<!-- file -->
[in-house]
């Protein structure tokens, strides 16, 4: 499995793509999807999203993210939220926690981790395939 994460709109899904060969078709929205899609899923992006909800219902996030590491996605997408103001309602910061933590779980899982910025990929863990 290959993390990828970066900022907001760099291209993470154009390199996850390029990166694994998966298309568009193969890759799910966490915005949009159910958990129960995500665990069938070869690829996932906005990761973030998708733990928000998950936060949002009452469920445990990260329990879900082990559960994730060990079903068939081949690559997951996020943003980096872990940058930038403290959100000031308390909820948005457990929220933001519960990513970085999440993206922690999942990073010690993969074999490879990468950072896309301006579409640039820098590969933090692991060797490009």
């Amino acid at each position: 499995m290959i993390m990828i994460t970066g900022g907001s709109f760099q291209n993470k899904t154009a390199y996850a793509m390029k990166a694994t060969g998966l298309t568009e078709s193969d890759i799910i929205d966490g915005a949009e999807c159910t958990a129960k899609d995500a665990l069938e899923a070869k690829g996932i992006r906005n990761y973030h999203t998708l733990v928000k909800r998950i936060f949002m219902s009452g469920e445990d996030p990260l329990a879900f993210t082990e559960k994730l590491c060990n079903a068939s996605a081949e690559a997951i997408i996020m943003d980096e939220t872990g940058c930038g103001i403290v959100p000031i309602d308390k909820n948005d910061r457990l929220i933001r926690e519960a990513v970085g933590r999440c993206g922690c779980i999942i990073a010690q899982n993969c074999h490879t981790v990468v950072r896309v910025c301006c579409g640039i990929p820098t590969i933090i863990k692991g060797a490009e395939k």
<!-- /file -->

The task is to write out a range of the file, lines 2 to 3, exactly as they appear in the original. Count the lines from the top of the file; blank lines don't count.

């Protein structure tokens, strides 16, 4: 499995793509999807999203993210939220926690981790395939 994460709109899904060969078709929205899609899923992006909800219902996030590491996605997408103001309602910061933590779980899982910025990929863990 290959993390990828970066900022907001760099291209993470154009390199996850390029990166694994998966298309568009193969890759799910966490915005949009159910958990129960995500665990069938070869690829996932906005990761973030998708733990928000998950936060949002009452469920445990990260329990879900082990559960994730060990079903068939081949690559997951996020943003980096872990940058930038403290959100000031308390909820948005457990929220933001519960990513970085999440993206922690999942990073010690993969074999490879990468950072896309301006579409640039820098590969933090692991060797490009």
């Amino acid at each position: 499995m290959i993390m990828i994460t970066g900022g907001s709109f760099q291209n993470k899904t154009a390199y996850a793509m390029k990166a694994t060969g998966l298309t568009e078709s193969d890759i799910i929205d966490g915005a949009e999807c159910t958990a129960k899609d995500a665990l069938e899923a070869k690829g996932i992006r906005n990761y973030h999203t998708l733990v928000k909800r998950i936060f949002m219902s009452g469920e445990d996030p990260l329990a879900f993210t082990e559960k994730l590491c060990n079903a068939s996605a081949e690559a997951i997408i996020m943003d980096e939220t872990g940058c930038g103001i403290v959100p000031i309602d308390k909820n948005d910061r457990l929220i933001r926690e519960a990513v970085g933590r999440c993206g922690c779980i999942i990073a010690q899982n993969c074999h490879t981790v990468v950072r896309v910025c301006c579409g640039i990929p820098t590969i933090i863990k692991g060797a490009e395939k």